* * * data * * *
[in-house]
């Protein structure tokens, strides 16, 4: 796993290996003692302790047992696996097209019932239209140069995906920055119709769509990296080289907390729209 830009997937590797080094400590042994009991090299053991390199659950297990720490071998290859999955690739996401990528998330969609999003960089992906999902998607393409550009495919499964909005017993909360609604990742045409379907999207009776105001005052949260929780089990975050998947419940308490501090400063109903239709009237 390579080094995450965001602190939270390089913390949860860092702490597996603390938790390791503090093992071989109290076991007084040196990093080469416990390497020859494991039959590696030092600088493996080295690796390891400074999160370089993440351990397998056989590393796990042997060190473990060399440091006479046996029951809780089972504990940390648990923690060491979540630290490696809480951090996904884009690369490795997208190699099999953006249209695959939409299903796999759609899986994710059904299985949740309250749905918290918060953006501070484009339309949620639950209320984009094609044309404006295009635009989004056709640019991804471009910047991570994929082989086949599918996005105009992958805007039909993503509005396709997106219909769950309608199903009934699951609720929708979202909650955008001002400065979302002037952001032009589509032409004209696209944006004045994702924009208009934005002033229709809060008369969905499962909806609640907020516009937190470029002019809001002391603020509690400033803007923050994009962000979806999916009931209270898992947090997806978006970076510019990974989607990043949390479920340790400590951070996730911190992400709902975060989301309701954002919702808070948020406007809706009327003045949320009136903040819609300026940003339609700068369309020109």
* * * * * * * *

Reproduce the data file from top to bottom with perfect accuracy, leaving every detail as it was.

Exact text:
[in-house]
């Protein structure tokens, strides 16, 4: 796993290996003692302790047992696996097209019932239209140069995906920055119709769509990296080289907390729209 830009997937590797080094400590042994009991090299053991390199659950297990720490071998290859999955690739996401990528998330969609999003960089992906999902998607393409550009495919499964909005017993909360609604990742045409379907999207009776105001005052949260929780089990975050998947419940308490501090400063109903239709009237 390579080094995450965001602190939270390089913390949860860092702490597996603390938790390791503090093992071989109290076991007084040196990093080469416990390497020859494991039959590696030092600088493996080295690796390891400074999160370089993440351990397998056989590393796990042997060190473990060399440091006479046996029951809780089972504990940390648990923690060491979540630290490696809480951090996904884009690369490795997208190699099999953006249209695959939409299903796999759609899986994710059904299985949740309250749905918290918060953006501070484009339309949620639950209320984009094609044309404006295009635009989004056709640019991804471009910047991570994929082989086949599918996005105009992958805007039909993503509005396709997106219909769950309608199903009934699951609720929708979202909650955008001002400065979302002037952001032009589509032409004209696209944006004045994702924009208009934005002033229709809060008369969905499962909806609640907020516009937190470029002019809001002391603020509690400033803007923050994009962000979806999916009931209270898992947090997806978006970076510019990974989607990043949390479920340790400590951070996730911190992400709902975060989301309701954002919702808070948020406007809706009327003045949320009136903040819609300026940003339609700068369309020109």